Is male friendship the ghey?

A message I received on Linkedin recently:

Hi Adam I came across you on the Shitlord Hub. You have a damn fine blog. I’d like to buy you lunch. No gay.

I had to chuckle at the ‘no gay’ part, although it would have been funnier as ‘no ghey’. But on reflection I found it less and less amusing, and the reason for my unease was the motivations behind why the gentlemen added this caveat in the first place.

Back in the days when men were real men, women were real women, and the gays kept their heads down and hid behind locked toilet cubicles, this sort of thing was entirely unnecessary. A man would no more think that another man had possible homosexual intentions by asking him out to lunch than the Liberal party would announce a big spending budget fueled by a tax grab.

The push of homosexuality as an acceptable lifestyle choice has had the effect on male friendship of queering the pitch so to speak. It is not that a man is repelled by other men in his efforts to form friendships, rather that he himself hesitates to reach out and make such an offer for fear that his gesture will be misconstrued as having nefarious homosexual undertones.

Thus it becomes all too easy to second guess oneself in this matter. Too often the gesture to have a beer or have lunch is not made, simply because an individual feels uneasy at the thought of his gesture being mistaken for something else. Even if a man does push past this barrier he still feels the need to add the caveat that no misintention is implied.

Perhaps because this also can go both ways. What if an invitation to lunch is made but the recipient might be very happy for that to proceed to a dalliance of the homosexual sort? Now the simple act of proposing a beer just to have a chat becomes even more fraught and complicated. Does he think I’m gay for making this offer? And even worse, would he be happy with that?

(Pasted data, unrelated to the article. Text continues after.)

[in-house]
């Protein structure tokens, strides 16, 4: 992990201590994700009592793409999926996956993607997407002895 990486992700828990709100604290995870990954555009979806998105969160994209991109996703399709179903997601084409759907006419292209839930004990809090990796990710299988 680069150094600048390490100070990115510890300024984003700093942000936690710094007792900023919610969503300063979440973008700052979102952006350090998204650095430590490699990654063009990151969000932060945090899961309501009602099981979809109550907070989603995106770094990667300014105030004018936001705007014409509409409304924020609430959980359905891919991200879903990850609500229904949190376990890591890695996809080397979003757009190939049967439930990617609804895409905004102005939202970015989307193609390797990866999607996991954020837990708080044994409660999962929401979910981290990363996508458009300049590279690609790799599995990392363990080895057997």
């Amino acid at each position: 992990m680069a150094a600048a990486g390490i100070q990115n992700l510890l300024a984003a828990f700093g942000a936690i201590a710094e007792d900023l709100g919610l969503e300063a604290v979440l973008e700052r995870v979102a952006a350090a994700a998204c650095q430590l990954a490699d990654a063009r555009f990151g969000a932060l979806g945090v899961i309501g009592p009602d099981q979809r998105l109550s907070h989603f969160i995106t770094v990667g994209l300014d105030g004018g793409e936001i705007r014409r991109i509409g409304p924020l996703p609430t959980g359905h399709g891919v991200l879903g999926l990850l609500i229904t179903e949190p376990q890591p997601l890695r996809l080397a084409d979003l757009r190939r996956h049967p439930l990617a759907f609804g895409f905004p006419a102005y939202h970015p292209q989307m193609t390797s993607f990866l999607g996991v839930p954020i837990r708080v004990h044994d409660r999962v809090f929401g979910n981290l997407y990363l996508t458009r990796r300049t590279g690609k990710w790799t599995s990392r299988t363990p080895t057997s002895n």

This may sound like a bit of a joke but men lately are having a very hard time forming genuine friendships. It is by far the number one topic for which I receive requests for advice. It is particularly challenging to find like-minded male friends in this day and age. I spoke yesterday at the importance for men to seek a path of individual truth. That is all well and good but the big problem with such a path lies in its inherent loneliness.

Once you begin to question what is regarded as common knowledge you will quickly find that your patience level with your friends evaporates. You won’t be able to stand listening to them blather on about such topics as global warming, and every time you hear them utter an inanity such as ‘happy wife, happy life’ you will have to force down the desire to take them by the scruff of the neck and whack some much needed sense into them with a 2 by 4.

Eventually you’ll jettison them one by one. Which is where the inherent loneliness of this path takes us, precisely because there are so few people with the courage to stay on it. Once you take the red pill and peer through the matrix, everything changes.

But it is not just red-pilled men who are affected by the normalization of homosexuality. Blue pill men have the same hurdle to overcome in their quest to find male friendship. Just the term male friendship now comes across as being too easily misconstrued. It is a sad state of affairs when men cannot trust each other to form important and healthy bonds for fear of causing inadvertent offense. And I suspect that the cultural Marxist progressives who like nothing more than to shove their agendas down our throats are very satisfied with this state of affairs.

9 thoughts on “Is male friendship the ghey?

  1. Carl-Edward

    Male camaraderie is a wonderful thing, and is nothing to do with homosexuality. Certainly, few people of either sex are worth cultivating now, as most are wanting in intelligence, knowledge, imagination and sophistication.

    I seem to remember reading an article some years back wherein the writer stated that the Australian custom of men becoming: ‘mates’ had died out. I do not remember whether he explained this. Can you?

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  2. Brandon

    I have always been a person willing to change my views if experience or better arguments prove me wrong. This was fortunate because as a young man I obviously talked twaddle most of the time. In fairness I usually have to do the rethinking for myself because most people I know – and since I got red pilled women in particular – argue from a sentimental, conformist premise.